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The exact provenance of the tradition of baking hot cross buns is unknown, but has been variously attributed to paganism, Christianity, the ancient Romans and the ancient Greeks.
According to some historians, Pagan Saxons would bake special cakes and buns at the time of the northern spring festival in honour of the goddess Eostre (which is also likely the origin of the term ‘Easter’).
It is said the cross was drawn on the cakes to represent the four quarters of the moon, the four seasons and therefore the ‘wheel of life’.
Other historians suggest the hot cross buns derived from Ancient Greek and Roman breads marked with crosses to allow diners to easily divide loaves into four pieces. It’s suggested the English word “bun” probably came from the Greek boun, which referred to a ceremonial cake offered to the gods.
For Christians, the cross on the bun was drawn to represent the crucifixion of Christ.
The traditional English custom of eating spiced buns on Good Friday came from Tudor times. During the reign of Elizabeth I, a decree was issued forbidding the sale of spiced buns except at burials, at Christmas or on Good Friday. Many thought bread baked on Good Friday would never go mouldy or that hot cross buns hung in the kitchen would protect the household from evil spirits.
The first written evidence of crosses appearing on buns, in remembrance of Christ’s cross, are recorded in a 1733 text called Poor Robin’s Almanac with the lines, “Good Friday comes this month, the old woman runs, with one or two a penny hot cross buns.”
Today the popular children’s rhyme includes the line, “If you have no daughters, give them to your sons, one a penny, two a penny hot cross buns.”
In 2013 supermarket giant Coles sold more than 40 million hot cross buns across Australia in the lead up to Easter. So, why not try making your own this Easter with these recipes from Dairy Australia’s The Dairy Kitchen!
Hot cross buns with flavoured butters
Ingredients – Makes 16 buns
- 18g dried yeast
- ¼ cup caster sugar
- 1 cup Australian milk, warmed
- 500g plain flour
- ¼ cup Australian milk powder
- ½ tsp salt
- 1 tsp mixed spice
- ½ tsp cinnamon
- 30g Australian butter, melted
- 60g sultanas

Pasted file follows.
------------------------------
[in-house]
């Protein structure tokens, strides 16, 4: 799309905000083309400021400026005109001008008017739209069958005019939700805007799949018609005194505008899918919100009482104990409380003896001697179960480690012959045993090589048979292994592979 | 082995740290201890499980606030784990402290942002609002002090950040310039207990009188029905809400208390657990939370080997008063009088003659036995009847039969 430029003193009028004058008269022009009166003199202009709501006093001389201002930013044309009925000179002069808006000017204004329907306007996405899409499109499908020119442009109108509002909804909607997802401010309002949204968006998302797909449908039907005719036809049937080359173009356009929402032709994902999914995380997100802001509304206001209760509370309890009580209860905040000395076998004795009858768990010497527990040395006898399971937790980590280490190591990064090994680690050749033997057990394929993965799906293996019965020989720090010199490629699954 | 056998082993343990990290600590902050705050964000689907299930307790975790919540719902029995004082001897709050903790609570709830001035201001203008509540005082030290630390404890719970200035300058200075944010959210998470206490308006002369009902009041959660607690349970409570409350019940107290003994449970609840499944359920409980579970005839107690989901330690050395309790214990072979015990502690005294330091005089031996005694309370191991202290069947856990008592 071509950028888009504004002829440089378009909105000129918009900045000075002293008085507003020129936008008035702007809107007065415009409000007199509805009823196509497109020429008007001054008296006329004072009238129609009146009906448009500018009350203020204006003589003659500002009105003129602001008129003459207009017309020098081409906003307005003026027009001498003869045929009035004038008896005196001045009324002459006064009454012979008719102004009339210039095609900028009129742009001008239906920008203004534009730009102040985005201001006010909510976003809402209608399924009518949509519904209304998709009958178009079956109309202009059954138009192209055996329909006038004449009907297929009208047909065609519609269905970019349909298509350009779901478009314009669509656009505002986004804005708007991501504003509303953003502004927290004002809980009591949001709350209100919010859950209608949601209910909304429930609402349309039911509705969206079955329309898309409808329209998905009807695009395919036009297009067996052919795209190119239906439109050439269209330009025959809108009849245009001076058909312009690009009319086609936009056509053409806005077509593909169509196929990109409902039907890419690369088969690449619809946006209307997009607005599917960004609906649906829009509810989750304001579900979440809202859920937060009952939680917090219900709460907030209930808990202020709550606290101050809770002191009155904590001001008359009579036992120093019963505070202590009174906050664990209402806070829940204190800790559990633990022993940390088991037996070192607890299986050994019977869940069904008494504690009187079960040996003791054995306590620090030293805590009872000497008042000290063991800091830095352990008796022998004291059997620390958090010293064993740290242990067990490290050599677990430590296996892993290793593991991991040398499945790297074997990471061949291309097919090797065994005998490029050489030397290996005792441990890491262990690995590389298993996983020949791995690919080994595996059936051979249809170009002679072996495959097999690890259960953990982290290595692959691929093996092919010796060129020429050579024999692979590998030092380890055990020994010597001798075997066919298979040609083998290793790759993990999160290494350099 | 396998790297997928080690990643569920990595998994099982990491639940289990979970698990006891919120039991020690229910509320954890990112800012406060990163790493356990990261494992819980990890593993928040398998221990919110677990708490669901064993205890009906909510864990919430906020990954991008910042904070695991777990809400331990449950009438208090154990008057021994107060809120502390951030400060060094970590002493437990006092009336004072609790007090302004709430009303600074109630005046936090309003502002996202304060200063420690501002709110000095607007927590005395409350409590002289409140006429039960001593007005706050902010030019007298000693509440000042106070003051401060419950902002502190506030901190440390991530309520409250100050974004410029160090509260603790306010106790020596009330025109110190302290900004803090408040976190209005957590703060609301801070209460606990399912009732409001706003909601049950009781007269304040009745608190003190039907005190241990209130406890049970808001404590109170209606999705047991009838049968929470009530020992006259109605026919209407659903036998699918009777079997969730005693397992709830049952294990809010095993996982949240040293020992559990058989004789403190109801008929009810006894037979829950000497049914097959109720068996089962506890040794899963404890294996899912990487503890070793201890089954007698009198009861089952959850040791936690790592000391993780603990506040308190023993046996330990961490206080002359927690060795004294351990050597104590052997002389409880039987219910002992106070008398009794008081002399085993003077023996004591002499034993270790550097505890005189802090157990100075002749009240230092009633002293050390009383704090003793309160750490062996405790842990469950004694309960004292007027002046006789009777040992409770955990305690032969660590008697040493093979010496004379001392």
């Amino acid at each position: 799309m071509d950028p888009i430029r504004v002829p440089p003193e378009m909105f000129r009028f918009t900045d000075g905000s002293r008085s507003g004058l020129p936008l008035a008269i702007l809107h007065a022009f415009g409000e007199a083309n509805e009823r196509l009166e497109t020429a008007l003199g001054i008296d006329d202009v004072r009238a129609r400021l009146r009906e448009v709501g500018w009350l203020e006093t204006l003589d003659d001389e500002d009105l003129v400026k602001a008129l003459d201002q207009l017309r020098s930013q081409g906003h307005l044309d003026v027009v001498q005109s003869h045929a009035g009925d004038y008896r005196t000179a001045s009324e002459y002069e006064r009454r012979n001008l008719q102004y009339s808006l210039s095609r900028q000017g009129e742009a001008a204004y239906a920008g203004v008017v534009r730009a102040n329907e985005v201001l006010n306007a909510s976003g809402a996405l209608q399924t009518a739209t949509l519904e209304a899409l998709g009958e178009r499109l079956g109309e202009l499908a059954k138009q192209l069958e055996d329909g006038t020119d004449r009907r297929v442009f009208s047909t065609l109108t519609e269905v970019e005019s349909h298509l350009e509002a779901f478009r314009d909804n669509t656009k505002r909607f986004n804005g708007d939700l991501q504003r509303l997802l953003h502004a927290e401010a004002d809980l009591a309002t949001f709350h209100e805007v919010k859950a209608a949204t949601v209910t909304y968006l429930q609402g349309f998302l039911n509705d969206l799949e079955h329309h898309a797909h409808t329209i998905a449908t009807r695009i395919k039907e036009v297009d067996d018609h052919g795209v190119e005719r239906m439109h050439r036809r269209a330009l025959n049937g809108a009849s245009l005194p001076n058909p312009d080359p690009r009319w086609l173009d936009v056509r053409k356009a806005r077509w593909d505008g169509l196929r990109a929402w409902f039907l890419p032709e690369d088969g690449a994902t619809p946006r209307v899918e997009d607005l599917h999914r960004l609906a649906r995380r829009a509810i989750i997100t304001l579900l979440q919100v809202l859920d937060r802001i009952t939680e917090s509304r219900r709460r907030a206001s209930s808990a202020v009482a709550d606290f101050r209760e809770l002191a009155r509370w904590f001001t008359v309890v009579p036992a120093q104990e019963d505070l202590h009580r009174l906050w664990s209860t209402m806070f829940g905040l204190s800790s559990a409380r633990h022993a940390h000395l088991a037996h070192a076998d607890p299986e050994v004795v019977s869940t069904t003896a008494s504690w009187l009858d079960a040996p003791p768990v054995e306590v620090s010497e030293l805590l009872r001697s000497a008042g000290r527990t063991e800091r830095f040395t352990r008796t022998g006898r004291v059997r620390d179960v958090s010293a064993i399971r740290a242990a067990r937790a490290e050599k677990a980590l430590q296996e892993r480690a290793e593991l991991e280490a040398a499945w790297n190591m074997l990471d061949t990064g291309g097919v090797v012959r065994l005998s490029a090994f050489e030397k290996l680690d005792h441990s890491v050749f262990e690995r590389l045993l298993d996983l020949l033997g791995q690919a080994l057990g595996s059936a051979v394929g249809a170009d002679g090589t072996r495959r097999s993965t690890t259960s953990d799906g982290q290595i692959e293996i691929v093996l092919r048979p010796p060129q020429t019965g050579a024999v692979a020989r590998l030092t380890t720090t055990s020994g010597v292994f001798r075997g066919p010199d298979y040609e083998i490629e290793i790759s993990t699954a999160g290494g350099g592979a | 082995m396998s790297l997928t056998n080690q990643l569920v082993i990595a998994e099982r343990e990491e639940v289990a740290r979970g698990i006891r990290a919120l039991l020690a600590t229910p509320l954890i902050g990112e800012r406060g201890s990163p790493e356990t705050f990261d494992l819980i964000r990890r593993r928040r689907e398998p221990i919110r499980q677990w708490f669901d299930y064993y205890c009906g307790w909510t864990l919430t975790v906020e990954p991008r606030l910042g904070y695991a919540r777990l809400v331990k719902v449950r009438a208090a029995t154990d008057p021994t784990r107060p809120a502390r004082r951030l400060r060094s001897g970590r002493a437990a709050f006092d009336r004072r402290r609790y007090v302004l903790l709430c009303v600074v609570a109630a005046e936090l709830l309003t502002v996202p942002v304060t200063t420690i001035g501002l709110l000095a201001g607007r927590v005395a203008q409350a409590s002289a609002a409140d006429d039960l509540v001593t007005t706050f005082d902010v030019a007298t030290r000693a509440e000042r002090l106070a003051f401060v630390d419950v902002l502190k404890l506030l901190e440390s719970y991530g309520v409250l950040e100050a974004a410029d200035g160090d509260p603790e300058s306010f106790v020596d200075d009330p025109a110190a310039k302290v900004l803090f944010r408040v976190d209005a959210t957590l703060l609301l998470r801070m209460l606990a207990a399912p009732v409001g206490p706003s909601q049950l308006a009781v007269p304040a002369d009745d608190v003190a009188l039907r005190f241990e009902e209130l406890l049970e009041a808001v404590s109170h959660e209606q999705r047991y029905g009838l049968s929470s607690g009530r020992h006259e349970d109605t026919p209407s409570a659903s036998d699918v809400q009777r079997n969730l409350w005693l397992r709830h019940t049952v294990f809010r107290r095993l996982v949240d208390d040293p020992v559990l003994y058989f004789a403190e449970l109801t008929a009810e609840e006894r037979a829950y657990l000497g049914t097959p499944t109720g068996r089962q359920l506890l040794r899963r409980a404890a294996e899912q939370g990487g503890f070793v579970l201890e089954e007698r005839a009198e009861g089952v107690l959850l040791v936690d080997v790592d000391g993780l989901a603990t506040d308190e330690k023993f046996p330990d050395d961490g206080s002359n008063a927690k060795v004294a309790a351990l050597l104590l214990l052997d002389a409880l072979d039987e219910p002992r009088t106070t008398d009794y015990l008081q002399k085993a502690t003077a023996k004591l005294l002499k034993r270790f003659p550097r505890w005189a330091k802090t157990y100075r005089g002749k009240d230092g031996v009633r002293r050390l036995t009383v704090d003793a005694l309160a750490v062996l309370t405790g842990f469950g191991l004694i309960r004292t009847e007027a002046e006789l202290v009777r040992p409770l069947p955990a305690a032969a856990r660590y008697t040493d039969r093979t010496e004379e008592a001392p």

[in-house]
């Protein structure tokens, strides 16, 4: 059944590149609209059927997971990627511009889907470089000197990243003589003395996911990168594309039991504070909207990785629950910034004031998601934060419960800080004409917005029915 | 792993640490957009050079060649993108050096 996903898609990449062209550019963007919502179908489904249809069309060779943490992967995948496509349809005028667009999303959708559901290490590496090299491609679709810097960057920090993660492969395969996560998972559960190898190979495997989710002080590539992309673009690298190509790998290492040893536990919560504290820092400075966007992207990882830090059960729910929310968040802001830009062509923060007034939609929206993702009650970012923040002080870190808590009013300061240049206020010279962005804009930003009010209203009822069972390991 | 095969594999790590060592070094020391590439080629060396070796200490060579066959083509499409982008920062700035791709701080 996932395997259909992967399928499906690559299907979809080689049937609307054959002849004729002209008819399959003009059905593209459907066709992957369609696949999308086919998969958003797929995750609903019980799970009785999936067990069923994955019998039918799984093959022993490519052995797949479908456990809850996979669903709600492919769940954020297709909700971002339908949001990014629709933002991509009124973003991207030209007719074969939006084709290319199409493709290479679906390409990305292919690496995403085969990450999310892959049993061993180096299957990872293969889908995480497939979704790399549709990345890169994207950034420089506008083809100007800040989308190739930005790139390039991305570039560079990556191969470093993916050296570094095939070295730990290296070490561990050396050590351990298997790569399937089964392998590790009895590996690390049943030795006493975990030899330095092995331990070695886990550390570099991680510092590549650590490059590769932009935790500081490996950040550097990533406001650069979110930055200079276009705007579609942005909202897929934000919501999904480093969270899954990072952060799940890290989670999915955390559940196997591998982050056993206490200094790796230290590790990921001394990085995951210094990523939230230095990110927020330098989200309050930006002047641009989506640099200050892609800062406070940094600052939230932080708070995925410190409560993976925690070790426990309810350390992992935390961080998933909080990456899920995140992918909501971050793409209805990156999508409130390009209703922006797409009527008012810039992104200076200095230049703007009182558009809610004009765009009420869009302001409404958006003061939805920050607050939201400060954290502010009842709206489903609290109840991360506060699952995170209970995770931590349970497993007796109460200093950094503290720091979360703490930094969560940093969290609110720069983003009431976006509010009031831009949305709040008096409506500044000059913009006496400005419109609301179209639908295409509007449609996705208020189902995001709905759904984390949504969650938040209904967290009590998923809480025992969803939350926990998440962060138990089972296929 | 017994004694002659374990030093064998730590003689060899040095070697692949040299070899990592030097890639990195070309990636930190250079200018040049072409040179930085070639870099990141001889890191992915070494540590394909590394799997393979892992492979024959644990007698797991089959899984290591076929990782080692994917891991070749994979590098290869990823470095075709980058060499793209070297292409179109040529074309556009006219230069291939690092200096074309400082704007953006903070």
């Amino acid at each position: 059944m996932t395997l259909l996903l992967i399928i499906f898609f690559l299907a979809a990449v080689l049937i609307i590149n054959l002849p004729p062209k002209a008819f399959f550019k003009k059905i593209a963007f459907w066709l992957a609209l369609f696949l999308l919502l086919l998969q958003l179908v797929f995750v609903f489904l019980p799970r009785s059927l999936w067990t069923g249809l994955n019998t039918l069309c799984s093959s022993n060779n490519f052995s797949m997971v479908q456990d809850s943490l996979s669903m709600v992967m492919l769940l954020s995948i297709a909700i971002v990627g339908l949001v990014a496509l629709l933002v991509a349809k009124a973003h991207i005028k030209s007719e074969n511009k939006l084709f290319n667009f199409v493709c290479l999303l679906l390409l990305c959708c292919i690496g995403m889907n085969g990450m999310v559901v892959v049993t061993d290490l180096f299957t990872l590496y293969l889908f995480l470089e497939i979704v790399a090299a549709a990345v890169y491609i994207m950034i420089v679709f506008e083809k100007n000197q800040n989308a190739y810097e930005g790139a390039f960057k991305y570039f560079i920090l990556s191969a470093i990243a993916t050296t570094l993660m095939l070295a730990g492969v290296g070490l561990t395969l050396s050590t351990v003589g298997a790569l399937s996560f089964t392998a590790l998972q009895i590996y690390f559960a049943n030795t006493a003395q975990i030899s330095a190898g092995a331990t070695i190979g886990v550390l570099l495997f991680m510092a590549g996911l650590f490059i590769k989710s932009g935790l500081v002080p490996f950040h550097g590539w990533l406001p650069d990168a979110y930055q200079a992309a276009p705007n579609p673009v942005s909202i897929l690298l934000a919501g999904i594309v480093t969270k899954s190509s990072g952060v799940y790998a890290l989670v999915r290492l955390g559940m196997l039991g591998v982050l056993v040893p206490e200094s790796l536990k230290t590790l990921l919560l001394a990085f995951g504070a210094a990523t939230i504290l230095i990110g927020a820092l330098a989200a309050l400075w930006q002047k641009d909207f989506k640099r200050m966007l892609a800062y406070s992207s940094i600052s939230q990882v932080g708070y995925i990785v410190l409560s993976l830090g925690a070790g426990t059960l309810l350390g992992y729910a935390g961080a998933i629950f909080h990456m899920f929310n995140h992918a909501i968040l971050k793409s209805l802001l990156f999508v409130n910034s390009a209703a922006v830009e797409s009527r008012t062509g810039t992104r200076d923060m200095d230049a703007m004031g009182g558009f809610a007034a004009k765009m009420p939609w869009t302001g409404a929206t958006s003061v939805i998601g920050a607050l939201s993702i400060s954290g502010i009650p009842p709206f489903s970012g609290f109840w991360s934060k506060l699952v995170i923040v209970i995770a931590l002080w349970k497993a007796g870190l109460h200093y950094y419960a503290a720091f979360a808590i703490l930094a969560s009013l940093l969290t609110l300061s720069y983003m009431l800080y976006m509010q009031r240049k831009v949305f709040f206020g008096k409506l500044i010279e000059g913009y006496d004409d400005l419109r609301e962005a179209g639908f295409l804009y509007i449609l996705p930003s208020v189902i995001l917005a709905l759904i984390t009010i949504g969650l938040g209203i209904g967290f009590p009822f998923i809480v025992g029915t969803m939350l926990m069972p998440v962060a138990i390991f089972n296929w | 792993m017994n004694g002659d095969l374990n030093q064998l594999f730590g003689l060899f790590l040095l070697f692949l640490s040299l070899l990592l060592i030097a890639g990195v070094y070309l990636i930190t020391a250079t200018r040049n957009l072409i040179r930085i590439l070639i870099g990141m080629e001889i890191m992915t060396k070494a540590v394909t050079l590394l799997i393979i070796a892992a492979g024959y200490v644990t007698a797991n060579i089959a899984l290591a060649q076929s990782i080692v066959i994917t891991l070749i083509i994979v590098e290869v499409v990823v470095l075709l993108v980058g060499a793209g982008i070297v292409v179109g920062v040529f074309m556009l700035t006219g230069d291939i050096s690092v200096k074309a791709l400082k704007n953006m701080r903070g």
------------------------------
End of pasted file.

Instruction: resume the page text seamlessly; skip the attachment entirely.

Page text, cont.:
- 60g currants
- 1 tbsp mixed peel
- ¼ cup water
- 1 egg, lightly beaten
Paste for Crosses
- 80g plain flour
- ½ cup cold water
- 2 tablespoons brown sugar
- ¼ tsp cinnamon
- 2 tsp gelatine
- 2 tbsp cold water
Combine yeast, 1 teaspoon sugar and warm milk, cover and stand in a warm place for 10 minutes, until frothy.
Sift flour, milk powder, salt, remaining sugar and spices. Add butter, sultanas, currants, mixed peel, yeast mixture, water and eggs. Mix to a soft dough, cover with a tea towel and stand in a warm place for 40 minutes, until doubled in size.
Knead dough on a lightly floured bench until smooth and elastic. Divide dough into 16 pieces and knead each into a round bun. place buns onto a lined baking tray, cover and stand in warm place for 15 minutes.
For crosses, combine flour and water into a soft paste, place into a piping bag and pipe a cross on each bun. Bake at 220°C for 15-20 minutes. For glaze, combine brown sugar, cinnamon, gelatine and extra water in a small saucepan. heat for 1-2 minutes or until the sugar and gelatine has dissolved. Brush hot buns with glaze.
Combine 125g softened Australian butter with the following ingredient variations for delicious flavoured butters to serve with hot cross buns, muffins, pannetone or pancakes!
- Maple Pecan Butter: 1 tablespoon maple syrup, 2 tablespoons finely chopped toasted pecan nuts
- Orange, Lemon and Lime Butter: 1 tablespoon icing sugar and 1/2 teaspoon of finely grated zest of an orange, lemon and lime and 1 teaspoon lime juice.
- Rum and Raisin Butter: Soak 2 tablespoons chopped raisins in 1 tablespoon of rum until plump, drain and combine with butter and 2 teaspoons icing sugar.
- Honey Ginger Butter: 2 teaspoons honey, 1 tablespoon finely chopped glace ginger.
Hot Cross Truffles
- 250g butternut biscuits, broken into pieces
- 100g each of glace peaches and glace apricots, chopped
- 100g currants
- 250g cream cheese, softened
- 2 tsp mixed spice
- ½ tsp cinnamon
- 2 tbsp dark rum
- 2 tbsp finely grated dark chocolate
- 350g dark chocolate, melted, extra
- 50g white chocolate, melted, for piping
Place biscuits in a food processor and process into crumbs, remove to a bowl. Process fruits, cream cheese, spices, rum and grated chocolate until just blended. Return biscuits to processor and pulse until just combined. Roll teaspoonfuls of mixture into balls and chill until firm.
Roll truffles in melted dark chocolate and refrigerate until set. Spoon white chocolate into a snap-lock bag and push to one corner, snip the corner off and pipe white chocolate crosses on to each truffle. Refrigerate until set before serving.
Note: Truffles can be made up to a week ahead and refrigerated in an airtight container.
READ ALSO: Easy Easter baking
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